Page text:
Social Work Scotland: A new integrated voice for Scottish social work

How the Association of Directors of Social Work is reinventing itself for an integrated age

After almost 45 years as the collective voice of social work leaders in Scotland, the Association of Directors of Social Work (ADSW) is no more.

Today, at the ADSW annual conference in Perthshire, it will be reborn as Social Work Scotland, but the change is more than a mere rebranding.

The new organisation seeks to be a broader church than its predecessor, representing not just the senior social work managers in local government but any manager whose organisations are directly involved in delivering social work services, be they private companies, charities or part of the health service.

Integration is the driving force behind the change, says Harry Stevenson, president of Social Work Scotland and executive director of social work resources at South Lanarkshire Council.

Two-thirds of Scottish social services are already integrated with other services such as education or housing, he says, and the new Public Bodies Act is about to usher even greater integration of care and health services.

“It’s a much more formalised approach to integration than we have ever seen before,” says Stevenson.

“What we have recognised is that changing environment.

“While Social Work Scotland will be the voice of the social work profession, we still see that we need to open up our membership to different organisational arrangements that deliver health and social care services to the public, so it’s a recognition of that and the need to modernise, reposition and broaden our appeal.”

Social Work Scotland is, in short, better designed for that integrated future than its predecessor.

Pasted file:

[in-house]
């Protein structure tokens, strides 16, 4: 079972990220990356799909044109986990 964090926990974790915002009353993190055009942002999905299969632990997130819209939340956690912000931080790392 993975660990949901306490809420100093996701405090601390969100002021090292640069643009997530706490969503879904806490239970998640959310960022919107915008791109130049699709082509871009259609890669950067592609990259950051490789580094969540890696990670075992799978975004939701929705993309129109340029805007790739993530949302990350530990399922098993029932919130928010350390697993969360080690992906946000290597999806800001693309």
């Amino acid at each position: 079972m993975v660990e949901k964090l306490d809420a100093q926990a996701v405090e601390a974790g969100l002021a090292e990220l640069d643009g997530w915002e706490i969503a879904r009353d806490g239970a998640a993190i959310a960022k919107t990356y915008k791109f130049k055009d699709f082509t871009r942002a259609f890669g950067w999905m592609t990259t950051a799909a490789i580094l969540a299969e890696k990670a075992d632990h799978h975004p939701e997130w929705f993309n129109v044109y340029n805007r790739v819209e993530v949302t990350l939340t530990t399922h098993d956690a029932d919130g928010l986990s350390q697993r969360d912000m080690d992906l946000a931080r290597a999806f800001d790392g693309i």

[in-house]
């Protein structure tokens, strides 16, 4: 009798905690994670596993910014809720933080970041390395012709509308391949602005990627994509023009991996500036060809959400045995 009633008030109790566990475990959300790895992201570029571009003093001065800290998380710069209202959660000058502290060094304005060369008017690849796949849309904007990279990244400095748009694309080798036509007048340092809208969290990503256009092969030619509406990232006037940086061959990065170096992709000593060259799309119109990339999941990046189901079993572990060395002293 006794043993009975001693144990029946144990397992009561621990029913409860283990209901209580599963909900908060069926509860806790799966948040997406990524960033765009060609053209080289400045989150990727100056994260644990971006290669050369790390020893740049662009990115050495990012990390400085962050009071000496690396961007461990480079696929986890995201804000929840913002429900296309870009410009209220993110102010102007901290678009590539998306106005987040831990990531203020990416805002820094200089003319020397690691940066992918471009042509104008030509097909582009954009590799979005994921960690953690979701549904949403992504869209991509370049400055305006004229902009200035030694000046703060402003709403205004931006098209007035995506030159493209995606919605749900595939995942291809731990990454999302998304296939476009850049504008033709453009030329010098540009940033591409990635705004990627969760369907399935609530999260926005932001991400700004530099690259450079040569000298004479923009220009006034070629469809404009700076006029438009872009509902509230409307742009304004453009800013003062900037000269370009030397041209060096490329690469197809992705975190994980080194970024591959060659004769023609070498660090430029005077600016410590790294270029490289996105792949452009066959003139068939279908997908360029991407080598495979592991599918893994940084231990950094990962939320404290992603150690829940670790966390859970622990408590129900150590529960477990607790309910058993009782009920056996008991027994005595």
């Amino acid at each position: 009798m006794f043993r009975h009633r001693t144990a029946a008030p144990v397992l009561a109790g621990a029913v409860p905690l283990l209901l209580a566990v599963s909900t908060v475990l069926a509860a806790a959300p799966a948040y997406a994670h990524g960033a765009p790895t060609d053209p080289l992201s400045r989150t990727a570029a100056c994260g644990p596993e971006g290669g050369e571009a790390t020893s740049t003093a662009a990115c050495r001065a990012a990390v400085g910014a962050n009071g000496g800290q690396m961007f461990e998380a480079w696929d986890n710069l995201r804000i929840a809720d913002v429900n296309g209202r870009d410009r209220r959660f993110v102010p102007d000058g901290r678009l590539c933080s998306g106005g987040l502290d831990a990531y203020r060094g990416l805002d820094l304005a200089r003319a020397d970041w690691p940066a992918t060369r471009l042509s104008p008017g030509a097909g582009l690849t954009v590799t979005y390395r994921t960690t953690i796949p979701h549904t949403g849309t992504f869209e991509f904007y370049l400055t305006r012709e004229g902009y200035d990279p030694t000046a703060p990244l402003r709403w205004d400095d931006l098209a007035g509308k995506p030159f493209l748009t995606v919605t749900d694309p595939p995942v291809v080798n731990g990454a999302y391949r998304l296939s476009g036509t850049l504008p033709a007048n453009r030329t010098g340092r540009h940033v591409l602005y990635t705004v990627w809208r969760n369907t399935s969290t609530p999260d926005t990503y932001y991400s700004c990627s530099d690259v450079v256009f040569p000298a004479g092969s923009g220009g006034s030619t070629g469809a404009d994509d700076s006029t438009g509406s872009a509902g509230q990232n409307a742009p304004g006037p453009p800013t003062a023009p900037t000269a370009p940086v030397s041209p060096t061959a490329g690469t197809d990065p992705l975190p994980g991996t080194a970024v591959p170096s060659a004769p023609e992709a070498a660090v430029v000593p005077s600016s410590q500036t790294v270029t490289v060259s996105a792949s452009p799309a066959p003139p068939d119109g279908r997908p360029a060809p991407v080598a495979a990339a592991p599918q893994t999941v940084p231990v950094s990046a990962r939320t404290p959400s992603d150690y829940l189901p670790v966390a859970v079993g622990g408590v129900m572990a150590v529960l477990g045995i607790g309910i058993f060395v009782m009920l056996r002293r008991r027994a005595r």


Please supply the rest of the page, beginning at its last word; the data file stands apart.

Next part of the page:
“It will give us a more holistic voice. I think we always had that capacity but there will be new knowledge, new experience, new generations of staff coming into these new bodies that will bring a different perspective on things and I think it’s important that our approach and policies reflect that.”

But the concern that widening the remit of the ADSW in the name of integration could weaken the voice of social work in Scotland is one Stevenson is keenly aware of.

“It’s fair to say that initially there was some concern about whether we would lose our identity and lose that voice for the social work profession, but through the process of changing we’ve given reassurance that the foundations of this are very much in the social work profession.”

To coincide with its formal launch, Social Work Scotland has published Our Foundations, a document that broadly sets out its plans for the next decade.

It identifies several ways in which the new organisation hopes to make a difference.

These include making more cohesive contributions to policy development, helping to develop the new governance arrangements that integration will bring and working with other organisations to address workforce issues like succession planning.

But while some of Our Foundations looks years ahead, there are plenty of more immediate things to deal with including responding to the Scottish Government’s plan to reshape the criminal justice system, monitoring the impact of integration on children’s social work and preparing for the introduction of the organisation’s new qualification for chief social work officers.

And by opening up its membership to the social work sector as a whole, Stevenson adds, Social Work Scotland should be well placed to make the voice of the profession heard on these issues and more.

“We should be able to embrace a broader view of social work provision – it isn’t just about social workers clearly because most staff who work in local authority statutory social work are not qualified social workers,” he says.

“Embracing partnership and coproduction isn’t just about how we might support people who require assistance but how we work together as partners, and in the context of community planning in Scotland that’s a really key issue for us all.”

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